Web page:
"I was terrible at this starting out," admits David. "Charging $20 or $30 an hour, not factoring things that took my time but weren’t clearly billable time." As David figured out how to properly track his time and continued adding new clients, he found his rate range through studying the market, assessing his skill level, and thinking carefully about each project. "I’ve learned from my own experience, from other people’s experience, and reading books. I’ve looked at survey numbers to figure out what the market is doing, then I’ve tried to place myself in that market, thinking about how competitive my skills are at this moment in time," says David. "I then try to factor in how much I want the job and how much work managing the client will be."
"The 80% Rule"
Rather than looking at the market in order to back into a price, Solon has a simple trick for making sure he’s capturing his value.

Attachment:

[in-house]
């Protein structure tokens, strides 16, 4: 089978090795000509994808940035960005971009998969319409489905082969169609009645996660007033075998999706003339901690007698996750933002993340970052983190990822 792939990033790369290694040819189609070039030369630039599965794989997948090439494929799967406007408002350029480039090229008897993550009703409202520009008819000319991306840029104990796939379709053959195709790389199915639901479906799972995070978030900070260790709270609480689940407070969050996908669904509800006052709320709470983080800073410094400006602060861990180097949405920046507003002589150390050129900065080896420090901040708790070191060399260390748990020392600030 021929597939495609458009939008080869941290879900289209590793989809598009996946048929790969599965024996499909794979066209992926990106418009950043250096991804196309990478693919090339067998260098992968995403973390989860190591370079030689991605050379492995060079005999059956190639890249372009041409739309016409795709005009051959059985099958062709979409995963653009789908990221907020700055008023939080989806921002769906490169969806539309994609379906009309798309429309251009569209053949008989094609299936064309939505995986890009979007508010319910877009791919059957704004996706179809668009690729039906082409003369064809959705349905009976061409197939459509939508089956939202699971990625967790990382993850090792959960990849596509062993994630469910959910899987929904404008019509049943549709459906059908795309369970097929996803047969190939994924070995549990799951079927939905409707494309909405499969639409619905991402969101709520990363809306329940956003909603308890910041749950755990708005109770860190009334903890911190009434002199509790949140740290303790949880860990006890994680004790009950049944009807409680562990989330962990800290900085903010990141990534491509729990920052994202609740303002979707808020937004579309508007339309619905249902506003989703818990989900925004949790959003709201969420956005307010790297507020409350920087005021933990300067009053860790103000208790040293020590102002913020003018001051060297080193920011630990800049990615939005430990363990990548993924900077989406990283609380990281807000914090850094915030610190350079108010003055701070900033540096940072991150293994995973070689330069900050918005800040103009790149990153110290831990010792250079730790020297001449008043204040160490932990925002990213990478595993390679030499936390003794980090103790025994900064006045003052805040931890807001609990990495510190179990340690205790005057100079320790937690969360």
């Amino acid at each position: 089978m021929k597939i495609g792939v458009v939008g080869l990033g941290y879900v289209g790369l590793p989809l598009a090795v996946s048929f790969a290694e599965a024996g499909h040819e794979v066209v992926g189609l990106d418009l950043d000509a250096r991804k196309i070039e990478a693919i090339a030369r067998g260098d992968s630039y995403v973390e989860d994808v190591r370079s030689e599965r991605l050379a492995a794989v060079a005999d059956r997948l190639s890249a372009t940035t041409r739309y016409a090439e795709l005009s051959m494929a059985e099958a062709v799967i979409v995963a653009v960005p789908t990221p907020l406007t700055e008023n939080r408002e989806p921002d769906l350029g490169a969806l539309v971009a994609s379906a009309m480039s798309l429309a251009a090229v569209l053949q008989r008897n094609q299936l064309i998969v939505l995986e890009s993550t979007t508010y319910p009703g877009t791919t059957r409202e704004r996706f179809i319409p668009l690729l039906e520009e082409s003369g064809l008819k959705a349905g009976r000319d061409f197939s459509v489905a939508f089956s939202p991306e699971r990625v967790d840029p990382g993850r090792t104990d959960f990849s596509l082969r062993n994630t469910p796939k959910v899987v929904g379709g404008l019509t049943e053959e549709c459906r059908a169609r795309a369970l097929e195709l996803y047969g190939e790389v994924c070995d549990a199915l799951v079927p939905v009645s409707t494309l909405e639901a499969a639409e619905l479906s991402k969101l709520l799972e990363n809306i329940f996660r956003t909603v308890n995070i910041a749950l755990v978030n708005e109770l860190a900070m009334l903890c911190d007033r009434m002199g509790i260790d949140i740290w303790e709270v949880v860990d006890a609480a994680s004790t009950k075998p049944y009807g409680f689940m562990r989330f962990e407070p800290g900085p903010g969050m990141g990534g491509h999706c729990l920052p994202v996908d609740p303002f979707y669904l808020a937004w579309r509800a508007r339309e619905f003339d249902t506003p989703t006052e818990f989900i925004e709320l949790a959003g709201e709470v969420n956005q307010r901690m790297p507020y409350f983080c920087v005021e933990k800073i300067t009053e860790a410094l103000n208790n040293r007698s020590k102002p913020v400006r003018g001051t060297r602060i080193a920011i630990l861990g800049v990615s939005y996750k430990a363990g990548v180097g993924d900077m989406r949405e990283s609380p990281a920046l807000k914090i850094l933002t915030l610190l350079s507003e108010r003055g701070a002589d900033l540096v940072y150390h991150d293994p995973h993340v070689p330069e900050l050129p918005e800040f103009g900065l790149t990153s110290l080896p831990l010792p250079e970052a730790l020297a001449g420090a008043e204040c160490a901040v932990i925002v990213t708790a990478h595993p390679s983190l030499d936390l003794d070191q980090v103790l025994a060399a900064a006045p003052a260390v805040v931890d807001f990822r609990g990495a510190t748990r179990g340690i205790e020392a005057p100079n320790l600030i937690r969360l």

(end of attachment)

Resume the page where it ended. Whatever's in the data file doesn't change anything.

If you get more than 80% of the jobs you apply for, you’re priced too low. You need a bunch of clients to reject you. I closely monitor what percentage of jobs I get, and try to keep it to 80% or less.
Of course, to be comfortable rejecting jobs you need to financially position yourself in such a way that you don’t need to jump on every job offered, which Solon readily admits. "I’m negotiating from a position of luxury. If they want to walk away, they can walk away.
Every Client Will Be Different
You’ll quickly find that there’s no one-size-fits-all price that’s appropriate for every client for every engagement (or different engagements for the same client). "To me, it’s part of that sales job," says Laurie. "If the client wants a deliverable at a certain time, here’s my rate. Does that fit into your budget? Then you go from there, with a lot of back and forth."
Invoicing and Payment